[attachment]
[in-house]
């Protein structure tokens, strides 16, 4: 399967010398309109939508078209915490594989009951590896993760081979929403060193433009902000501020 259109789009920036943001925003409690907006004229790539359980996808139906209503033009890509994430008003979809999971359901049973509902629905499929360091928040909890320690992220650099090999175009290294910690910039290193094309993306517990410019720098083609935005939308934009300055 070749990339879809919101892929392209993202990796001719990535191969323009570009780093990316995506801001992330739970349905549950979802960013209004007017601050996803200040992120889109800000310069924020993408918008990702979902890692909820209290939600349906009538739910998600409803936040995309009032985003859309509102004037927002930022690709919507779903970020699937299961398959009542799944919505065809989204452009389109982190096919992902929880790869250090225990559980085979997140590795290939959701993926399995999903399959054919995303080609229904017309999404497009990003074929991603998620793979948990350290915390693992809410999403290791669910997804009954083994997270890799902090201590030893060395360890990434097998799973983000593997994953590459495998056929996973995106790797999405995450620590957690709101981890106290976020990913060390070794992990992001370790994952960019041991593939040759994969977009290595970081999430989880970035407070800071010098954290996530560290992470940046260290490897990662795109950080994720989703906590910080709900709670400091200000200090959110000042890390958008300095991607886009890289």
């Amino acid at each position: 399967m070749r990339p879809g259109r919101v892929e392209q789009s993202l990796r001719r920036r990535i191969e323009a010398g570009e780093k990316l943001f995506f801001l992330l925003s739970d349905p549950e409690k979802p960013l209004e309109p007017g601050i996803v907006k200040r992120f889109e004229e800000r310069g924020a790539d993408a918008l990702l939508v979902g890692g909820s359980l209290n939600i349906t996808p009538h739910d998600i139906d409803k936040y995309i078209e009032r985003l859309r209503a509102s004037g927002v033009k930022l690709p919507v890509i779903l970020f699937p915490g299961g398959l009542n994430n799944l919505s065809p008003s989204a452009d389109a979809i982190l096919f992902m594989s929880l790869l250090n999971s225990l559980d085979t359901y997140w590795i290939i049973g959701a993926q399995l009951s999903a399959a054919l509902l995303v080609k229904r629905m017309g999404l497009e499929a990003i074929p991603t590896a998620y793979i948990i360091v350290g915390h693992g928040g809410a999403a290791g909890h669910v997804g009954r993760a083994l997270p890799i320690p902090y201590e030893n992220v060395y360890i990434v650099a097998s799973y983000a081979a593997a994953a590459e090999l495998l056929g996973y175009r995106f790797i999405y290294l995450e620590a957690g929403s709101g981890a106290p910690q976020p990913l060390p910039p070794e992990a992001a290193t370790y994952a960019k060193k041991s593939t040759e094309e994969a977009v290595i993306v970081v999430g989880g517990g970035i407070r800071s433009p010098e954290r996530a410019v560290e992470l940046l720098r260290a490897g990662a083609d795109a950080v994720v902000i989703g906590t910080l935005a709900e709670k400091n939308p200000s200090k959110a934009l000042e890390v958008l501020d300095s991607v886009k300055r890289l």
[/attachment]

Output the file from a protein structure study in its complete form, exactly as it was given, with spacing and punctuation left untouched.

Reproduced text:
[in-house]
């Protein structure tokens, strides 16, 4: 399967010398309109939508078209915490594989009951590896993760081979929403060193433009902000501020 259109789009920036943001925003409690907006004229790539359980996808139906209503033009890509994430008003979809999971359901049973509902629905499929360091928040909890320690992220650099090999175009290294910690910039290193094309993306517990410019720098083609935005939308934009300055 070749990339879809919101892929392209993202990796001719990535191969323009570009780093990316995506801001992330739970349905549950979802960013209004007017601050996803200040992120889109800000310069924020993408918008990702979902890692909820209290939600349906009538739910998600409803936040995309009032985003859309509102004037927002930022690709919507779903970020699937299961398959009542799944919505065809989204452009389109982190096919992902929880790869250090225990559980085979997140590795290939959701993926399995999903399959054919995303080609229904017309999404497009990003074929991603998620793979948990350290915390693992809410999403290791669910997804009954083994997270890799902090201590030893060395360890990434097998799973983000593997994953590459495998056929996973995106790797999405995450620590957690709101981890106290976020990913060390070794992990992001370790994952960019041991593939040759994969977009290595970081999430989880970035407070800071010098954290996530560290992470940046260290490897990662795109950080994720989703906590910080709900709670400091200000200090959110000042890390958008300095991607886009890289």
């Amino acid at each position: 399967m070749r990339p879809g259109r919101v892929e392209q789009s993202l990796r001719r920036r990535i191969e323009a010398g570009e780093k990316l943001f995506f801001l992330l925003s739970d349905p549950e409690k979802p960013l209004e309109p007017g601050i996803v907006k200040r992120f889109e004229e800000r310069g924020a790539d993408a918008l990702l939508v979902g890692g909820s359980l209290n939600i349906t996808p009538h739910d998600i139906d409803k936040y995309i078209e009032r985003l859309r209503a509102s004037g927002v033009k930022l690709p919507v890509i779903l970020f699937p915490g299961g398959l009542n994430n799944l919505s065809p008003s989204a452009d389109a979809i982190l096919f992902m594989s929880l790869l250090n999971s225990l559980d085979t359901y997140w590795i290939i049973g959701a993926q399995l009951s999903a399959a054919l509902l995303v080609k229904r629905m017309g999404l497009e499929a990003i074929p991603t590896a998620y793979i948990i360091v350290g915390h693992g928040g809410a999403a290791g909890h669910v997804g009954r993760a083994l997270p890799i320690p902090y201590e030893n992220v060395y360890i990434v650099a097998s799973y983000a081979a593997a994953a590459e090999l495998l056929g996973y175009r995106f790797i999405y290294l995450e620590a957690g929403s709101g981890a106290p910690q976020p990913l060390p910039p070794e992990a992001a290193t370790y994952a960019k060193k041991s593939t040759e094309e994969a977009v290595i993306v970081v999430g989880g517990g970035i407070r800071s433009p010098e954290r996530a410019v560290e992470l940046l720098r260290a490897g990662a083609d795109a950080v994720v902000i989703g906590t910080l935005a709900e709670k400091n939308p200000s200090k959110a934009l000042e890390v958008l501020d300095s991607v886009k300055r890289l």